In US, historical revision challenges memorials to South's heroes
Recent moves seek to modify statues and plaques to reflect racist past.
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For many Southerners, augmenting the legacies of Southern statesmen is simply an expression of Southern gentility aimed at easing "intellectual oppression" of blacks, says historian Dan Carter.
"It's dawning on people that if you really believe and accept the notion that African-Americans are part of our civic life, not just people that got the right to vote because of the Voting Rights Act, then you're suddenly up against the fact that you're living in a society surrounded by symbols of a couple of hundred years in which they were not part of that society," says Mr. Carter, a history professor emeritus at the University of South Carolina.
"When people see these statues, many of which have been there a century or more, they think of them as static," says Marion Edwards, the communications director for the South Carolina Department of Parks, Recreation and Tourism, explaining the move to modify the plaque on Senator Tillman.
"But the reality is that the State House grounds are a living thing, and they reflect the people of the state and the changes the people of the state go through," he says.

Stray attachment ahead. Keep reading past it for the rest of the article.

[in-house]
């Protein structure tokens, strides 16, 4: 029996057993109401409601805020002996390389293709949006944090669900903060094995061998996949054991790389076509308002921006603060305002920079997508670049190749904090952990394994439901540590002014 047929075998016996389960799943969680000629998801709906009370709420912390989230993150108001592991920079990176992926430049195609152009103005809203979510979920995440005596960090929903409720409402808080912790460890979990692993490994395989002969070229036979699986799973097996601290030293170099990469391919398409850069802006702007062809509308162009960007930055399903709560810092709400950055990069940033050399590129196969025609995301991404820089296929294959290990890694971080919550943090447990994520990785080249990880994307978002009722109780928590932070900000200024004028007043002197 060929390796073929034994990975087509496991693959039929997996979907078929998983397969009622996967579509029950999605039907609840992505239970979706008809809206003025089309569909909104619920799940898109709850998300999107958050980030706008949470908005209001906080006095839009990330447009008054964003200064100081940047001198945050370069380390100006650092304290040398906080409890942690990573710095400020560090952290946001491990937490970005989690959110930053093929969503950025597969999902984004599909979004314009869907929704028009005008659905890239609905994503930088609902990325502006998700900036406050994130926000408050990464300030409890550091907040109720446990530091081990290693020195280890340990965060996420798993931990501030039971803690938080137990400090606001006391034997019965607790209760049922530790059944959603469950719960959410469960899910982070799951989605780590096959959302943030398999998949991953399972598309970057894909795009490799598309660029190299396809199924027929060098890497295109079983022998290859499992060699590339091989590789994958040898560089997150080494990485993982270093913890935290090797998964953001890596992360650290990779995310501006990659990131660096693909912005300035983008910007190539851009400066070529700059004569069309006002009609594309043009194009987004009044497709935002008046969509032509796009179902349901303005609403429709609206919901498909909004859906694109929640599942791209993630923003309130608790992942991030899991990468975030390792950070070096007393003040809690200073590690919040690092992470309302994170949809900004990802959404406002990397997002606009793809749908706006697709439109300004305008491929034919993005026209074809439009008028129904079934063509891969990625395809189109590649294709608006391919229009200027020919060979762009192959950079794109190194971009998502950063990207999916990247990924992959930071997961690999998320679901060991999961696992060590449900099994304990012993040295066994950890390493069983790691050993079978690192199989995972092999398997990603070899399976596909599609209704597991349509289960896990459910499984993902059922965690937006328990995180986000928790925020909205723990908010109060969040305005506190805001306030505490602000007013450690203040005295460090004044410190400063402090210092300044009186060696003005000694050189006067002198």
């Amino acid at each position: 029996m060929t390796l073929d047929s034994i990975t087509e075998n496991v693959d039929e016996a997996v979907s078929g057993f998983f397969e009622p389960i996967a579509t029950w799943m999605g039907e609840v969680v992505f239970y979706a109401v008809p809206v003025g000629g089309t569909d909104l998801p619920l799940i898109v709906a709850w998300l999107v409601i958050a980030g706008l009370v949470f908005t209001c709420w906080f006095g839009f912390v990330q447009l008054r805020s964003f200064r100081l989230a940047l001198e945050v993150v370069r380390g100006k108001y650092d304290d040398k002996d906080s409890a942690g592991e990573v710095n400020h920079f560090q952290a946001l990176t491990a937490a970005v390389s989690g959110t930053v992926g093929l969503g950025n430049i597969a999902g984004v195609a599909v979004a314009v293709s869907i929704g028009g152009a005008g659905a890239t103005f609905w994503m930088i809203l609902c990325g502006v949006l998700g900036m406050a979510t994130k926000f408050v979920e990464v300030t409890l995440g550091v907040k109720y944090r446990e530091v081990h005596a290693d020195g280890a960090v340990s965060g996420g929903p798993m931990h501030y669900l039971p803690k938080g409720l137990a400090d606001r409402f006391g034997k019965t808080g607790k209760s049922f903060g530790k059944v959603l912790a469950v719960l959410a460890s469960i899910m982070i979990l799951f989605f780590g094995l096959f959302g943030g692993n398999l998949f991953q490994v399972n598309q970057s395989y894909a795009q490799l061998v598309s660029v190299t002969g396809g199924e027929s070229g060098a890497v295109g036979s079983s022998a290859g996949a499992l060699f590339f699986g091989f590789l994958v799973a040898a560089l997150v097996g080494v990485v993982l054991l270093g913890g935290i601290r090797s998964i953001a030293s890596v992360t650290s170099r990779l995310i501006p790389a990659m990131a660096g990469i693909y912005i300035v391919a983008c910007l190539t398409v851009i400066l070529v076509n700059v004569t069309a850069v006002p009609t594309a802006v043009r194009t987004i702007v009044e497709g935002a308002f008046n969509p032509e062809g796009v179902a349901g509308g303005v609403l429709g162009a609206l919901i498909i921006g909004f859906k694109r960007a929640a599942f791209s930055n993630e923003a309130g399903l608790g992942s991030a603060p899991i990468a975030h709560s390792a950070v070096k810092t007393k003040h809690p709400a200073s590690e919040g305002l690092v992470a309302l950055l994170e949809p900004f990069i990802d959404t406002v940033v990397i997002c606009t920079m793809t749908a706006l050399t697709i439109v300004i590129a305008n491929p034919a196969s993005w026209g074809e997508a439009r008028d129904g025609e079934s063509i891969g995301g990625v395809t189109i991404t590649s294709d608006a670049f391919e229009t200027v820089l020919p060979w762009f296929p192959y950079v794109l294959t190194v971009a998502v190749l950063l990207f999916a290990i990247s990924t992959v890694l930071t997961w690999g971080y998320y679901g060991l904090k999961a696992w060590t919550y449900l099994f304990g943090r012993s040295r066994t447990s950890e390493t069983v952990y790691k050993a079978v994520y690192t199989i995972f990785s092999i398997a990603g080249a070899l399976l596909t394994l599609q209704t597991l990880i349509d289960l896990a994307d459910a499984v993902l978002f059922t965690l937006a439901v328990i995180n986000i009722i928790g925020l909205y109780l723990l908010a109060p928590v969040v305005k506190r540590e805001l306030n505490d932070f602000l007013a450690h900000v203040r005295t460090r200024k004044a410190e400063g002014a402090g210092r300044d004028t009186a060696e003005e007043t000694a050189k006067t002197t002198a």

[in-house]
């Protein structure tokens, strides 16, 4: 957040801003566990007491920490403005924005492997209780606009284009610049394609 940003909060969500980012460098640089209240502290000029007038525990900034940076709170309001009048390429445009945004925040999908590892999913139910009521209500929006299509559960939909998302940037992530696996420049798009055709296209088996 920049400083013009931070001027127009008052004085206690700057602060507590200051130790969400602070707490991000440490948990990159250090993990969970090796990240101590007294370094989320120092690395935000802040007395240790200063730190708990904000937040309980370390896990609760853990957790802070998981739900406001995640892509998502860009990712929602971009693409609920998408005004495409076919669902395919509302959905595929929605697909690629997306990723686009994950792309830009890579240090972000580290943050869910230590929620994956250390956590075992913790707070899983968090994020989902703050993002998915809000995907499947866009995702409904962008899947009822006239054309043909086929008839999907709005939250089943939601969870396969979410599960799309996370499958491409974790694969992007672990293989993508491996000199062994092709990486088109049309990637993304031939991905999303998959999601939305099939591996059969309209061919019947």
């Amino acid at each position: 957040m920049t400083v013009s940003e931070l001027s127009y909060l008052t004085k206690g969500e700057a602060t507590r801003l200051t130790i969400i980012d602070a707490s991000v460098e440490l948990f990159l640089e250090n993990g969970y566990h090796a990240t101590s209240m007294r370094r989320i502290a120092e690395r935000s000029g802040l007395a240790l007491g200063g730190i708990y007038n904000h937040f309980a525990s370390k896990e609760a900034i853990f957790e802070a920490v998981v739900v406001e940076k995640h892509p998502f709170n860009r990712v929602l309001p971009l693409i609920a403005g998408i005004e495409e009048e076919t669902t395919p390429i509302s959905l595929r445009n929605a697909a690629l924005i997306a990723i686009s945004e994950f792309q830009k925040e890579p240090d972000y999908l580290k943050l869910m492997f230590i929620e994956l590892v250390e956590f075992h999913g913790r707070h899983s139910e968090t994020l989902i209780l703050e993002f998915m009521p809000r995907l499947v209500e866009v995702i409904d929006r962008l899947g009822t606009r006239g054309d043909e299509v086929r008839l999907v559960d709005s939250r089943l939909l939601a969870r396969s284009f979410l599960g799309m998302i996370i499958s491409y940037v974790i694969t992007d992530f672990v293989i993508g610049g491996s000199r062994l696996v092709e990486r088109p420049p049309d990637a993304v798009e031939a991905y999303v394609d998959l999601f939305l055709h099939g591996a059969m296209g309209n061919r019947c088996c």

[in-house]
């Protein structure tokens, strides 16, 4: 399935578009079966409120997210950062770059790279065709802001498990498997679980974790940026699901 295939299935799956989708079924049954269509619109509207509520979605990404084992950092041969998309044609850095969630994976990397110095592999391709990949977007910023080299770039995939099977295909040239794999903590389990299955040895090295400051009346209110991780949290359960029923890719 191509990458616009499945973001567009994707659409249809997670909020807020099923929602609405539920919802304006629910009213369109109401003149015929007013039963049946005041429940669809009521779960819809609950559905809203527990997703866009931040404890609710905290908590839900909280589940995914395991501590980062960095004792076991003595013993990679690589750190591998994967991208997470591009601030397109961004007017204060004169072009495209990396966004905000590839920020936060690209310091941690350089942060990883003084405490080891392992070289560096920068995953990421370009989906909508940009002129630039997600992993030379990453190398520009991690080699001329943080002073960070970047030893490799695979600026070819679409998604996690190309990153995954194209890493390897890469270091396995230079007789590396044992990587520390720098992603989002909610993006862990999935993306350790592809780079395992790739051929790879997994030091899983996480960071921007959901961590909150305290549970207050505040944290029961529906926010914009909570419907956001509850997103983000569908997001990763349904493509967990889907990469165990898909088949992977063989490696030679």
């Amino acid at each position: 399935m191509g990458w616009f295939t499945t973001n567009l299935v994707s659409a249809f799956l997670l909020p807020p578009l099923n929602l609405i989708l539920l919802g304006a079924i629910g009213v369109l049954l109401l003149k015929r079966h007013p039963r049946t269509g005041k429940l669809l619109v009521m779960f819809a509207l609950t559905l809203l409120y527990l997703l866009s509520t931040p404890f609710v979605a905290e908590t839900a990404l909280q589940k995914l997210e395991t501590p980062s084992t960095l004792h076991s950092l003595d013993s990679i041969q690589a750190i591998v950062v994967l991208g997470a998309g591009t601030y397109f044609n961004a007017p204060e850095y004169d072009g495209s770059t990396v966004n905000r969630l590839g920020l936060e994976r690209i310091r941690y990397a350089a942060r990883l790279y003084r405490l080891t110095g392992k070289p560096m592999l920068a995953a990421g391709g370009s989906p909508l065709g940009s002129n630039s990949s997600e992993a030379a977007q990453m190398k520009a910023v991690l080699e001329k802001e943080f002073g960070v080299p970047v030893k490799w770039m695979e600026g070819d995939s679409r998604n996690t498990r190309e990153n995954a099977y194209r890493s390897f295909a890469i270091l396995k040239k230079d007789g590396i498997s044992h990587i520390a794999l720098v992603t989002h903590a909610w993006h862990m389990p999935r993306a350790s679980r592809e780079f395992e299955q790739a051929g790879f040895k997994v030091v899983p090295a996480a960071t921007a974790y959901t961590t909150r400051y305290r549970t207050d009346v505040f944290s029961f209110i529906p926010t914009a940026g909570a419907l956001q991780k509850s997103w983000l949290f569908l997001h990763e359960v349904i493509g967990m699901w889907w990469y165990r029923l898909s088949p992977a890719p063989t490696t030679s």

Some attempts at rewriting have been more ambitious. In Lee County, Fla., named for Confederate Gen. Robert E. Lee, local activists have been attempting to change the name of the county to disassociate the area from the Confederacy – not an easy or cheap task given that all official documentation would have to be changed. Moreover, equating General Lee with the institutions of the Old South, is problematic, historians say, because Lee himself called slavery "a moral and political evil."
Not everyone is enthused about the recent trend. Richard Williams, a Southern historian and commentator on the Old Virginia Blog, thinks it was reasonable to move the Confederate flag from the dome of South Carolina's state capitol to the monument commemorating Civil War soldiers. But while moving the flag was an emotional and symbolic gesture, he says, rewriting plaques is more of an intellectual exercise – one that presupposes that Americans don't have enough historical sense to be able to judge the merits and demerits of old statues on their own.
"Jefferson and Washington were great statesmen and they were slave owners, everybody knows that, but we don't have those kinds of disclaimers and little footnotes on all their statues and documents," says Mr. Williams, raising the question of whether a new understanding of old heroes need to be written in stone.
"Is this going to be a constant thing? The place to address this are in books and in articles and in the classroom rather than going around rewriting all the monuments."